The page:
Training Philosophies are now turning into religious-like beliefs (are you a “believer” and a follower of coach X method? ) and this is probably the consequence of too many coaches teaching other coaches such beliefs not supported by evidence or sold on the basis of some athlete winning some medal somewhere. What I have rarely experienced is a coach which lectures about what they do (for real!) without too much philosophy but with evidence of what is the programme, what they assess and when, what are the typical changes in whatever indicators they have during the seasons and what evidence they use to predict performances for their athletes as the season progresses. Instead of this, I sit in too many lectures in which I hear about philosophies, I listen to non-existing pseudo-science, and I see few pictures or videos of successful athletes. But no idea of the content (what did the coach do? How was the load progressed? How progress was assessed, how did the coach “teach” the athlete”, what did the athlete learn etc etc.).
The worrying aspect is when coaches are also encouraged to branch out to other professions providing therapy, nutritional advice, medical advice, interpretation of clinical examinations etc etc. This is unacceptable and dangerous. This is the reason why sometimes athletes may fail a doping test and/or might delay rehabilitation following an injury and/or develop an injury. Coaches should be great at coaching and teaching as well as creating positive environments for athletes to improve. Everything else should be left to specialists, people that know what they are doing. Having a coaching philosophy is for sure a good idea (anybody needs a vision/beliefs/ways of approaching a problem), but at the end of the day sport performance is brutally simple, it is in fact about getting better and trying to be better than others.
Philosophies seem to permeate the development of the strength and conditioning community as well. When I started, it was pretty clear to me that my job was to try to make people stronger, faster, more flexible, I was driven by writing content and assessing outcomes and trying to understand what worked and what didn’t. In my view after having seen quite a few lectures/presentations from strength and conditioning specialists, I hear a lot about philosophies but I rarely see content and I mostly see poor or non-existing outcomes. I fear the scientific approach is gone (and for science I do not mean the one you do to write a paper, I mean systematic approaches to documenting what you do and measuring some outcomes). While I see all this, the era of Big Data is upon us. Everyone talks about it, but many are struggling to see where the big data are. To me the biggest data still missing are the ones related to training content, what is planned vs what is executed and how things progress. I am also interested in knowing about technical development, how we should teach things to athletes and we should assess if they develop technically. In the Athletics World you hear a lot about techniques and how coaches “see” technical errors in sessions and in competition. What I am stil struggling to find is evidence about how true are such errors and most of all how and if such errors can be corrected. This to me is the art of coaching, but we can now build the evidence for it and we should strive to understand this aspect more.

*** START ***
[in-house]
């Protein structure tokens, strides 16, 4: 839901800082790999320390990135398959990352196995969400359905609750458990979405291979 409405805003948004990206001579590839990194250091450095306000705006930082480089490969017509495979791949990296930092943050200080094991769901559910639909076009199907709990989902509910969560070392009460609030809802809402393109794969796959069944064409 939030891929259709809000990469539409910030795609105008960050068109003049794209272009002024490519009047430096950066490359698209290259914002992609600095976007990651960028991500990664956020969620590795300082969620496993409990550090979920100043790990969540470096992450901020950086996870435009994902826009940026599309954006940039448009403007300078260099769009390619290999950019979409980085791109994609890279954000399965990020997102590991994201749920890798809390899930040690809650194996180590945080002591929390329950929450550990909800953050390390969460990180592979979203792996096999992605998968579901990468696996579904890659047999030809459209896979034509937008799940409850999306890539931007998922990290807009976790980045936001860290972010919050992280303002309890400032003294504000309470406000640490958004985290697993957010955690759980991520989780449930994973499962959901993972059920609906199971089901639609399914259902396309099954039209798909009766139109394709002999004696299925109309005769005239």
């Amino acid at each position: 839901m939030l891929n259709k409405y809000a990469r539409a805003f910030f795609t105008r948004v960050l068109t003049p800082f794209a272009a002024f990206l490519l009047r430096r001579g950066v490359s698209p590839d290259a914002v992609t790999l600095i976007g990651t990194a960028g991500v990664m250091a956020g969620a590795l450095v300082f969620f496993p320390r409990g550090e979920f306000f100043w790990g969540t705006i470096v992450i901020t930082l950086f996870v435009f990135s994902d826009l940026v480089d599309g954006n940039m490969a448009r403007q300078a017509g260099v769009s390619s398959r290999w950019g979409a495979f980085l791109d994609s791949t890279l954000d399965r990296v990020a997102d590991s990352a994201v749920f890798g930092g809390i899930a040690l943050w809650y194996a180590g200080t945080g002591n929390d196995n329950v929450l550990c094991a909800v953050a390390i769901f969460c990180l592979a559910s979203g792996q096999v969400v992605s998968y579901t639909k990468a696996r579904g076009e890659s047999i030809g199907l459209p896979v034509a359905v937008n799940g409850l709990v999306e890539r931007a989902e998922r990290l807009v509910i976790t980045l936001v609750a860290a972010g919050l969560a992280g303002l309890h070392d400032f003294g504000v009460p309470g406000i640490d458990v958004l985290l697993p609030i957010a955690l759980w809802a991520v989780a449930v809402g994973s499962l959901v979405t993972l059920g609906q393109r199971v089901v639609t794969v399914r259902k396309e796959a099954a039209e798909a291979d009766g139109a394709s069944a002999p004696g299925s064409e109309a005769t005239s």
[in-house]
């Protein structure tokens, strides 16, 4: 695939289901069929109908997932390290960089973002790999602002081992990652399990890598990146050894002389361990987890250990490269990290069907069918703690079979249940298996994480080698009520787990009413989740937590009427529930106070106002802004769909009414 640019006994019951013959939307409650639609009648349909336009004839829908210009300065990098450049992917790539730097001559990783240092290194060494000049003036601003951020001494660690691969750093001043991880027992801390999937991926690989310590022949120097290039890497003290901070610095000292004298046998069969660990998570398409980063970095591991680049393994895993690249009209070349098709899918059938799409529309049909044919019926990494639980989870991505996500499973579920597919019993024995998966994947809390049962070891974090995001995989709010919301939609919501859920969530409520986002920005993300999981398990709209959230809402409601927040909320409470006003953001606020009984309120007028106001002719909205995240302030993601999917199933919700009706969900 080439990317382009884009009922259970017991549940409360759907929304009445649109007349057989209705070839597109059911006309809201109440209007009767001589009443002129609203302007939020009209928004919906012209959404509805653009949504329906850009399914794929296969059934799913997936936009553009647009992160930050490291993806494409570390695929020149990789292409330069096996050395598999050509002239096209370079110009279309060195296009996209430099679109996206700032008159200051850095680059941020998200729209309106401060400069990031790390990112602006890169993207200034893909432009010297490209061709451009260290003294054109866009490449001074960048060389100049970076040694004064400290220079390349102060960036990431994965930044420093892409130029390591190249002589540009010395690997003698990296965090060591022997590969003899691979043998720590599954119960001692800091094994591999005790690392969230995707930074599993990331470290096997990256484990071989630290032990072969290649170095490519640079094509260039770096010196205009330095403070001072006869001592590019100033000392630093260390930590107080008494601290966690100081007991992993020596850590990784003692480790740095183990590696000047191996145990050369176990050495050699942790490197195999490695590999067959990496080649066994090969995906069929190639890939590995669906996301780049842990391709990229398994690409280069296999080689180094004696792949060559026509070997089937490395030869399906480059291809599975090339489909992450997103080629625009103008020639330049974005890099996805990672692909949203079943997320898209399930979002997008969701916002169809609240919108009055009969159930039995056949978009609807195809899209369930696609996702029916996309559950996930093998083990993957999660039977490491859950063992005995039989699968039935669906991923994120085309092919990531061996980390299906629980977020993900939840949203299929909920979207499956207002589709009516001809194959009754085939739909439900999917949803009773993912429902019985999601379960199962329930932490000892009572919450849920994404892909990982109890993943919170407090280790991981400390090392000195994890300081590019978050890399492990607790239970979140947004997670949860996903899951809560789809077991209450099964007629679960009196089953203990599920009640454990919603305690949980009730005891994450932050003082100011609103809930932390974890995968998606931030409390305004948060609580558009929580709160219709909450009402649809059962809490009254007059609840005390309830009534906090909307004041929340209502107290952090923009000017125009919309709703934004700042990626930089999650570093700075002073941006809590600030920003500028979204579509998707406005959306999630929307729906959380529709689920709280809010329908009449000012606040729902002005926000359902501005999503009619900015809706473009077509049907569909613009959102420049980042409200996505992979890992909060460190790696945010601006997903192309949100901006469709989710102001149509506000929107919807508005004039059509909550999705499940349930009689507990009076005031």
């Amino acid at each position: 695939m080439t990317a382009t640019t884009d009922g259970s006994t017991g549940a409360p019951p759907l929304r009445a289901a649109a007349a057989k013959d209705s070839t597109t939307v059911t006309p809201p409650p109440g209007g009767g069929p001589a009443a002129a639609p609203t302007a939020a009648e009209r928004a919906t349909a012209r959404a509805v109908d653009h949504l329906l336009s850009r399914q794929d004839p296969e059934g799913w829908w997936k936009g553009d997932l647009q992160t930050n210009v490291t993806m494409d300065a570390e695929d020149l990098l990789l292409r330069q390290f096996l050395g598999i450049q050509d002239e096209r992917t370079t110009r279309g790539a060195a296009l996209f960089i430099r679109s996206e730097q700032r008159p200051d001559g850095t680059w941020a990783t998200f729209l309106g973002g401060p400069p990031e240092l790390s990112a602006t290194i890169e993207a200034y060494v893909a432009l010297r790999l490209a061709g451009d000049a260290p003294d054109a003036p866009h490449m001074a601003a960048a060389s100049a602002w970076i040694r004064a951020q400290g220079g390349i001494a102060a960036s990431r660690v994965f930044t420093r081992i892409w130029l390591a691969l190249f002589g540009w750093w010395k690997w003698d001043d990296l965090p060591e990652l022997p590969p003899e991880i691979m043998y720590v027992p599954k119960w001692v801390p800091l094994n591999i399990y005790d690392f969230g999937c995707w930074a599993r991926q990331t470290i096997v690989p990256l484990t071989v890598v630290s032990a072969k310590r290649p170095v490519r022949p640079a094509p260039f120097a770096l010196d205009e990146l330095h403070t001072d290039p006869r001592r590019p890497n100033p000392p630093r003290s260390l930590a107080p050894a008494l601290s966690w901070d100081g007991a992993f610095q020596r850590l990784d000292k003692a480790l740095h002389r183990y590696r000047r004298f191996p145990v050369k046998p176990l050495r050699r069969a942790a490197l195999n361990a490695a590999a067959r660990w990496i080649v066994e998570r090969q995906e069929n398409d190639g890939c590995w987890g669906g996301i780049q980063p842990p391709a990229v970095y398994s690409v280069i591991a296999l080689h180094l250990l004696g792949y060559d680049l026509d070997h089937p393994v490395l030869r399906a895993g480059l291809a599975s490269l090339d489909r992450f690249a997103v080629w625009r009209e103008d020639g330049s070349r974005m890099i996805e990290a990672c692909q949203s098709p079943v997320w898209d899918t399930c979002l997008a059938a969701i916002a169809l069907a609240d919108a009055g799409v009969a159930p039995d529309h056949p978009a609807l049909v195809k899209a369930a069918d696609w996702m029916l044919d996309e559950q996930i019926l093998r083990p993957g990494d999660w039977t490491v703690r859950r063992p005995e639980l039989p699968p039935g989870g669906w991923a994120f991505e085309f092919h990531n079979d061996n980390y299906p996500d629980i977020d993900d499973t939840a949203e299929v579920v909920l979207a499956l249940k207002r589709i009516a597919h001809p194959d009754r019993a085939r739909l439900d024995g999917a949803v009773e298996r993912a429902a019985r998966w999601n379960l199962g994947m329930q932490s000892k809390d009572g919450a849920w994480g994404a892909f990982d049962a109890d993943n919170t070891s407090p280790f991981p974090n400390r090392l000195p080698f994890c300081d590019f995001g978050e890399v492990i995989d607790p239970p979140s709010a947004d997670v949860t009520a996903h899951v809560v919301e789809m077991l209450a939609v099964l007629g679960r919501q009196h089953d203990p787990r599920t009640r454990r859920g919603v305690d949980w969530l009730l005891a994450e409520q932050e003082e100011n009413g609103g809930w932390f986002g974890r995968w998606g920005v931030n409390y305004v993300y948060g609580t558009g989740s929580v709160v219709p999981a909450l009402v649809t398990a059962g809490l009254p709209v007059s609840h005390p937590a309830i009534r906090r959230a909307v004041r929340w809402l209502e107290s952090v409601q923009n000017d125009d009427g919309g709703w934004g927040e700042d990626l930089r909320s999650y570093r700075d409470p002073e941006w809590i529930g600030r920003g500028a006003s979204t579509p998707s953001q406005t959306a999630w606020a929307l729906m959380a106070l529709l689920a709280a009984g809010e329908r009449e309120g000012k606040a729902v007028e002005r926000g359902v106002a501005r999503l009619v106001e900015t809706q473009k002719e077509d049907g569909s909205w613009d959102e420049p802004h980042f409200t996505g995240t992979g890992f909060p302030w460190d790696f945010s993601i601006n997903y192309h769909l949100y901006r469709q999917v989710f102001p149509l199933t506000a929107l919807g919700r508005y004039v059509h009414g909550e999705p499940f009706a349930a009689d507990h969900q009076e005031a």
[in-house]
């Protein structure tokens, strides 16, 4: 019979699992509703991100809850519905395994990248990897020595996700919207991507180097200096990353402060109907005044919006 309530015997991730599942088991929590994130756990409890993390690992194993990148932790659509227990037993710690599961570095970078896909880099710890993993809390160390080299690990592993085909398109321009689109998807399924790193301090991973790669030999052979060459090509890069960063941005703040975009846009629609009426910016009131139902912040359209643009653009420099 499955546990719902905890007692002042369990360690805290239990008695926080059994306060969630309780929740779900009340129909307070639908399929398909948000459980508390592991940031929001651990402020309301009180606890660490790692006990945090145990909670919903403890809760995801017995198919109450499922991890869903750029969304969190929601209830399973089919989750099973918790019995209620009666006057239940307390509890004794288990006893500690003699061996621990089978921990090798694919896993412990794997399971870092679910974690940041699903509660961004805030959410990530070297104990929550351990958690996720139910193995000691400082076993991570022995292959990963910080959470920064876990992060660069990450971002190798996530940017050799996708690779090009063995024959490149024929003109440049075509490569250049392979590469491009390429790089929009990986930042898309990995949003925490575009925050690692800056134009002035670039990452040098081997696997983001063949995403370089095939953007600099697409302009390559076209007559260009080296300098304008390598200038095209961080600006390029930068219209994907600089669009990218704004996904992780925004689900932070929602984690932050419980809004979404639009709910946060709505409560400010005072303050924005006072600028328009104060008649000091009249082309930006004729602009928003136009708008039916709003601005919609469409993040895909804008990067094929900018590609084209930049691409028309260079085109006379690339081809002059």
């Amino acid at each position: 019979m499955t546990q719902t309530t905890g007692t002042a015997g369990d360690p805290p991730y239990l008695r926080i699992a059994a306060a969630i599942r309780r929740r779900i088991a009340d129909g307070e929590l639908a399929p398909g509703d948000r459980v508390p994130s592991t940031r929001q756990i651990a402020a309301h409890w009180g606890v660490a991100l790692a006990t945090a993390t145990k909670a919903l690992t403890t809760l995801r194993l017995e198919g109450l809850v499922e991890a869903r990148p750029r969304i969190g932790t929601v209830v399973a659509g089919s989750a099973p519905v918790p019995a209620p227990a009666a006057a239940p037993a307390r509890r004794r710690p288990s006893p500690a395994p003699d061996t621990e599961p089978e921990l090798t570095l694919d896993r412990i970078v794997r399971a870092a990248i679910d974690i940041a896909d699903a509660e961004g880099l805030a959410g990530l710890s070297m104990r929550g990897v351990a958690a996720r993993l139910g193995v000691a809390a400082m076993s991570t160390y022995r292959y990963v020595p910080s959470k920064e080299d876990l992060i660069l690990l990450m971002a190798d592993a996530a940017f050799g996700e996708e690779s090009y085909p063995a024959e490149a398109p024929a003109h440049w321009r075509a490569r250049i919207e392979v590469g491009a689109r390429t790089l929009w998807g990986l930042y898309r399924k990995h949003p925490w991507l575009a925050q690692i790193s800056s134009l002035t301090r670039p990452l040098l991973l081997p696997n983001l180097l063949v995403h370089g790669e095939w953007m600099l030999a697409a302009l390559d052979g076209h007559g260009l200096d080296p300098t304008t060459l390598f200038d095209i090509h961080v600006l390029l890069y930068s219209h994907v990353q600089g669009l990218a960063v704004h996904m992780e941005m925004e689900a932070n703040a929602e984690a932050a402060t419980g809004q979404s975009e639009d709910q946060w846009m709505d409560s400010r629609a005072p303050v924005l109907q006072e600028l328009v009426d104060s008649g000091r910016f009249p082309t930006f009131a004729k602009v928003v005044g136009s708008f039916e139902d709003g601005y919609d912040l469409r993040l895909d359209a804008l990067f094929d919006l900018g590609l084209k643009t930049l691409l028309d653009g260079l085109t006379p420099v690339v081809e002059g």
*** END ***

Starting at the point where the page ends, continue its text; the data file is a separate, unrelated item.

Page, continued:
Sports science is evolving, we have more devices, more information, more ideas. However we are still lacking easy, simple, non-invasive ways to understand more about the implications of single training sessions as well as the effectiveness of different training schemes. We have to still rely on invasive approaches in physiology and some of the approaches in other aspects of science are not practical in the real world (have you ever tried to play table tennis with an EEG cap and wires?). So this is where the biggest gains will come, in the ability to understand more what happens in the real world moving the labs on the field as much as possible.
So this is my pledge, I will try to understand more, learn more and try to develop better ways to work in sport. My advice to you working as a coach, as a strength and conditioning specialist or as an “ologist” with athletes at any level is to avoid the “Nessie Phenomenon” and try to critically analyse any information coming your way. Do not accept what you hear or what others tell you. Go and find the information, try things yourself, try to assess what works and what not, document your experiences, reflect. Only in this way you will be able to separate the wheat from the chaff.
We are exposed to B–sh-t every day, and there is science about it too, just read this paper
and hopefully you can find a way to use appropriate filters.